Transportation Departments Office of Inspector General (OIG). The audit also reveals incomplete information in thousands of pilot and aircraft registration records. Along with putting pilots personal information at risk, the OIG says the deficiencies could hinder accident investigations and pilot security screenings required under the 2004 Intelligence Reform and Terrorism Prevention Act. FAA has not implemented needed security controls over the registrys configuration and account management to mitigate the risk of unauthorized access to PII [personally identifiable information], the OIG says of the pilot database. When applying for a license, pilots must submit their social security number, date of birth, a record of pilot flight time and test results.
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Commercial pilots are subject to random drug and alcohol testing. (visit site) There’s no such requirement for general aviation pilots. In a statement, the FAA said it “believes education pilots to make themselves aware of the potential detrimental effects of medications is the most effective way to address this issue.” In an FAA brochure entitled ” Medications and Flying ,” the FAA tells pilots they should not fly while using any medication whose side effects include “lightheadedness, dizziness, drowsiness or visual disturbance.” Of course, any warning against “operating motor vehicles or machinery” while on the medication is also a red flag. The FAA’s own study of fatal accidents between 2004 and 2005 found that drugs and medications were found in 42 percent of pilots who died in plane crashes.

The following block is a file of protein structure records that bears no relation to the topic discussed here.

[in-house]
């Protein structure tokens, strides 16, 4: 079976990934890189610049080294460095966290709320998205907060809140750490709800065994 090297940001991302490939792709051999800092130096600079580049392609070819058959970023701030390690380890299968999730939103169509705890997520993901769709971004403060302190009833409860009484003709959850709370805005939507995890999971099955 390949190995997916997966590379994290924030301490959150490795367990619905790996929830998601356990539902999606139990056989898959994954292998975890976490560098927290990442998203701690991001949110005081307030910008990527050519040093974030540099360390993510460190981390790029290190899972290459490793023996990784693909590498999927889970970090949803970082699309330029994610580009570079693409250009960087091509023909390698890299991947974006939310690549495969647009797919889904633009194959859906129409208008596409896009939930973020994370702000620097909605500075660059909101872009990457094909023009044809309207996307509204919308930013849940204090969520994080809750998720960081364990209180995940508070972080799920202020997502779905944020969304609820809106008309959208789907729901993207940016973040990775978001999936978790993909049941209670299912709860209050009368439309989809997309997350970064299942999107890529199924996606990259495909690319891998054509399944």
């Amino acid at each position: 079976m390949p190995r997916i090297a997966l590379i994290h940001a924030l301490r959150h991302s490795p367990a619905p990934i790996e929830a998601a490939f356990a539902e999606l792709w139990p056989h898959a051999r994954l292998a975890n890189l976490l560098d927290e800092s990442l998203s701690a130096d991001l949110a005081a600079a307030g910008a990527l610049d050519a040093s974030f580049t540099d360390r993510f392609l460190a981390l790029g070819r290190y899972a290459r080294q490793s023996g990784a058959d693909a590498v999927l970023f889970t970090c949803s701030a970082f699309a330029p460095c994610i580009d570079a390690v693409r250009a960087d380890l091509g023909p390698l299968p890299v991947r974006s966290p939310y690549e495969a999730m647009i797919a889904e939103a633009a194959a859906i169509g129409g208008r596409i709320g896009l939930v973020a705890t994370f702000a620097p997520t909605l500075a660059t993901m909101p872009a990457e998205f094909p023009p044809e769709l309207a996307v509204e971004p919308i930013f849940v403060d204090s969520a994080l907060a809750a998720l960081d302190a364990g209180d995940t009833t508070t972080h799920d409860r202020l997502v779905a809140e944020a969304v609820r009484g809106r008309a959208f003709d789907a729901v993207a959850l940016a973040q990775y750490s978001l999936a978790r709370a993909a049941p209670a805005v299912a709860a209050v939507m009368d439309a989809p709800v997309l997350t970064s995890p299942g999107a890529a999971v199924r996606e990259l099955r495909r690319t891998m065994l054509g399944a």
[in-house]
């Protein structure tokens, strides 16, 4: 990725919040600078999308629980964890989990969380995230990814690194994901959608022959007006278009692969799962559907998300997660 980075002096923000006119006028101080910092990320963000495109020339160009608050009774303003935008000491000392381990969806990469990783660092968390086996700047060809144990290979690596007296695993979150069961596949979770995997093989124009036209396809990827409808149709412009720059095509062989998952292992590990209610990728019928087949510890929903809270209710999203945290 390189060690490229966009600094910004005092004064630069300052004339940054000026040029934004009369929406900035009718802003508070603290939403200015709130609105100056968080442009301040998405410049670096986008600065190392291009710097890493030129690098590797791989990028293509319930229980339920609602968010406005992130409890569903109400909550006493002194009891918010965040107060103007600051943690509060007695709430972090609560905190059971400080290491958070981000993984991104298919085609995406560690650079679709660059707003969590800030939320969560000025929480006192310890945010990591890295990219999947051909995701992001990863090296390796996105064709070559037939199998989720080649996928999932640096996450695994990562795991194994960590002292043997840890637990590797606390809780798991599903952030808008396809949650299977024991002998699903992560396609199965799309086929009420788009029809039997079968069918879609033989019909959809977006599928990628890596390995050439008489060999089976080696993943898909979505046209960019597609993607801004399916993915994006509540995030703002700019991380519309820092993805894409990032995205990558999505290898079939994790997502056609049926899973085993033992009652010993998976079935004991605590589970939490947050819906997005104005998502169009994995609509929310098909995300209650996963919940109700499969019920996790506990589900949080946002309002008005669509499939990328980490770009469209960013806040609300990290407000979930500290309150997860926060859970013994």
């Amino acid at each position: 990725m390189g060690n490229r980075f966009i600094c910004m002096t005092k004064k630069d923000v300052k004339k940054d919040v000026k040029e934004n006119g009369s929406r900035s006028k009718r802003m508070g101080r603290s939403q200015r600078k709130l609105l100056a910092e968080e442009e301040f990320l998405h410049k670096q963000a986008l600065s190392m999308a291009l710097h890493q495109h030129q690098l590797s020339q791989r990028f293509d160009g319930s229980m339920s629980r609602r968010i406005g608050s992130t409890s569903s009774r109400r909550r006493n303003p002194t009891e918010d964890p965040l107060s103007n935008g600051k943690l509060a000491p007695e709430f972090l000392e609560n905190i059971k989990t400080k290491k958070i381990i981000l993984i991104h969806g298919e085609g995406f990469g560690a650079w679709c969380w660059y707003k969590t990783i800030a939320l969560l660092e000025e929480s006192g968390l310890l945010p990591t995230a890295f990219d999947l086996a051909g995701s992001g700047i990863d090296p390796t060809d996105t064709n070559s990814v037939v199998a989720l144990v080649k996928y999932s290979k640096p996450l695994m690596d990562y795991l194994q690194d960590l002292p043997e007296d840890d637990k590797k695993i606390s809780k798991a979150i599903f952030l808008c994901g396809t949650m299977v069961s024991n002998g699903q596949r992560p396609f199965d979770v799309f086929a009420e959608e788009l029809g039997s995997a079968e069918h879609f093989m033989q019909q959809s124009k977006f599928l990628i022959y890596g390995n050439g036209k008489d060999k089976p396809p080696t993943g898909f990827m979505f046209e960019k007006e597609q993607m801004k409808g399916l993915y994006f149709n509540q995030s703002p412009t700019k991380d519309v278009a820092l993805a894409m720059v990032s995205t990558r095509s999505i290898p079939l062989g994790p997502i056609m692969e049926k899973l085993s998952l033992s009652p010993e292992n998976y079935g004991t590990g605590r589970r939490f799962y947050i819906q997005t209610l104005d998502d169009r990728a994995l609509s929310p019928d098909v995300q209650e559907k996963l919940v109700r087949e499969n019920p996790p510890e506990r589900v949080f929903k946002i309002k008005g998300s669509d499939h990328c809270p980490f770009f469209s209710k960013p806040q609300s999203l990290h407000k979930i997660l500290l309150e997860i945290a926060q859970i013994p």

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The new regulations are required under a sweeping aviation safety law enacted in 2010 in response to the crash of a regional airliner near Buffalo, N.Y., that killed 50 people. The crash was blamed on pilot error. The regulations are a victory for some family members of victims of the air crash who dedicated countless hours over the last four and a half years first to lobby Congress for passage of the law and later to lobby the Obama administration to carry through with the regulations despite industry opposition. The law required the FAA implement a series of safety regulations.
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